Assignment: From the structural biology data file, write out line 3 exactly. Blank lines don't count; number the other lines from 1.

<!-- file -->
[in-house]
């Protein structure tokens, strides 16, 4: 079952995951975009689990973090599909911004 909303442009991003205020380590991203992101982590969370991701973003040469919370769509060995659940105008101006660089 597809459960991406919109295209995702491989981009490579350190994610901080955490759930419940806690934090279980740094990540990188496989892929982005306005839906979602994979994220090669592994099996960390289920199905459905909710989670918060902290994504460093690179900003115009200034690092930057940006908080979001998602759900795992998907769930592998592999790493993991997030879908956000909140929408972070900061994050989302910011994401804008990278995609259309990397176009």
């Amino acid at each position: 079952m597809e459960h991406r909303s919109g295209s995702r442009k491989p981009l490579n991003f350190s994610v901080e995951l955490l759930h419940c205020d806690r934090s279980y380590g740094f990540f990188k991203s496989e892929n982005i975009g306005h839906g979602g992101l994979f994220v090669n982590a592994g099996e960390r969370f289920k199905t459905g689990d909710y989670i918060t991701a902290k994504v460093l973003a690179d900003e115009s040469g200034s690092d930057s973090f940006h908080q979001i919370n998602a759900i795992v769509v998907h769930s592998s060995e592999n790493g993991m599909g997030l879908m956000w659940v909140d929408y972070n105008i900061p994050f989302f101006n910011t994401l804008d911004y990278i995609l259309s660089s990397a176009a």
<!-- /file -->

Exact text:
């Amino acid at each position: 079952m597809e459960h991406r909303s919109g295209s995702r442009k491989p981009l490579n991003f350190s994610v901080e995951l955490l759930h419940c205020d806690r934090s279980y380590g740094f990540f990188k991203s496989e892929n982005i975009g306005h839906g979602g992101l994979f994220v090669n982590a592994g099996e960390r969370f289920k199905t459905g689990d909710y989670i918060t991701a902290k994504v460093l973003a690179d900003e115009s040469g200034s690092d930057s973090f940006h908080q979001i919370n998602a759900i795992v769509v998907h769930s592998s060995e592999n790493g993991m599909g997030l879908m956000w659940v909140d929408y972070n105008i900061p994050f989302f101006n910011t994401l804008d911004y990278i995609l259309s660089s990397a176009a």